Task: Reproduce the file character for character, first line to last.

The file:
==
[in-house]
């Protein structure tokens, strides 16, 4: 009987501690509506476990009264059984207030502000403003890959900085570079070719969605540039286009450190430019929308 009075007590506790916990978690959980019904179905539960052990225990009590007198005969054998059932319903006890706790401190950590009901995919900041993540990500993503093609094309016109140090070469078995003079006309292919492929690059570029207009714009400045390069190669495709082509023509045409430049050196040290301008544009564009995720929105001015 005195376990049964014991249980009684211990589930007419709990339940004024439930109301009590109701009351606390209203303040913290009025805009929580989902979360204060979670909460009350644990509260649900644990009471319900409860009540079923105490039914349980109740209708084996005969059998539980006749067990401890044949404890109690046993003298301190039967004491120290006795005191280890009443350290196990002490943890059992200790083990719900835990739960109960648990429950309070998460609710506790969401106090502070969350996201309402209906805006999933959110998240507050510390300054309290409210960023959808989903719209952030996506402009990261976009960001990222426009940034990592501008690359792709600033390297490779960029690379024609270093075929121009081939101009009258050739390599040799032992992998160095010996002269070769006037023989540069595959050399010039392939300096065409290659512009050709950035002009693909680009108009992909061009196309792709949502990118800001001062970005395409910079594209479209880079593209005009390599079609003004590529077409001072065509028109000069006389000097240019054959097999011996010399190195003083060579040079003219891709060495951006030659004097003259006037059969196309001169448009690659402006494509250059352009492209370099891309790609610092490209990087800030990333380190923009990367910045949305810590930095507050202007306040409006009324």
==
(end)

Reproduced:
[in-house]
């Protein structure tokens, strides 16, 4: 009987501690509506476990009264059984207030502000403003890959900085570079070719969605540039286009450190430019929308 009075007590506790916990978690959980019904179905539960052990225990009590007198005969054998059932319903006890706790401190950590009901995919900041993540990500993503093609094309016109140090070469078995003079006309292919492929690059570029207009714009400045390069190669495709082509023509045409430049050196040290301008544009564009995720929105001015 005195376990049964014991249980009684211990589930007419709990339940004024439930109301009590109701009351606390209203303040913290009025805009929580989902979360204060979670909460009350644990509260649900644990009471319900409860009540079923105490039914349980109740209708084996005969059998539980006749067990401890044949404890109690046993003298301190039967004491120290006795005191280890009443350290196990002490943890059992200790083990719900835990739960109960648990429950309070998460609710506790969401106090502070969350996201309402209906805006999933959110998240507050510390300054309290409210960023959808989903719209952030996506402009990261976009960001990222426009940034990592501008690359792709600033390297490779960029690379024609270093075929121009081939101009009258050739390599040799032992992998160095010996002269070769006037023989540069595959050399010039392939300096065409290659512009050709950035002009693909680009108009992909061009196309792709949502990118800001001062970005395409910079594209479209880079593209005009390599079609003004590529077409001072065509028109000069006389000097240019054959097999011996010399190195003083060579040079003219891709060495951006030659004097003259006037059969196309001169448009690659402006494509250059352009492209370099891309790609610092490209990087800030990333380190923009990367910045949305810590930095507050202007306040409006009324």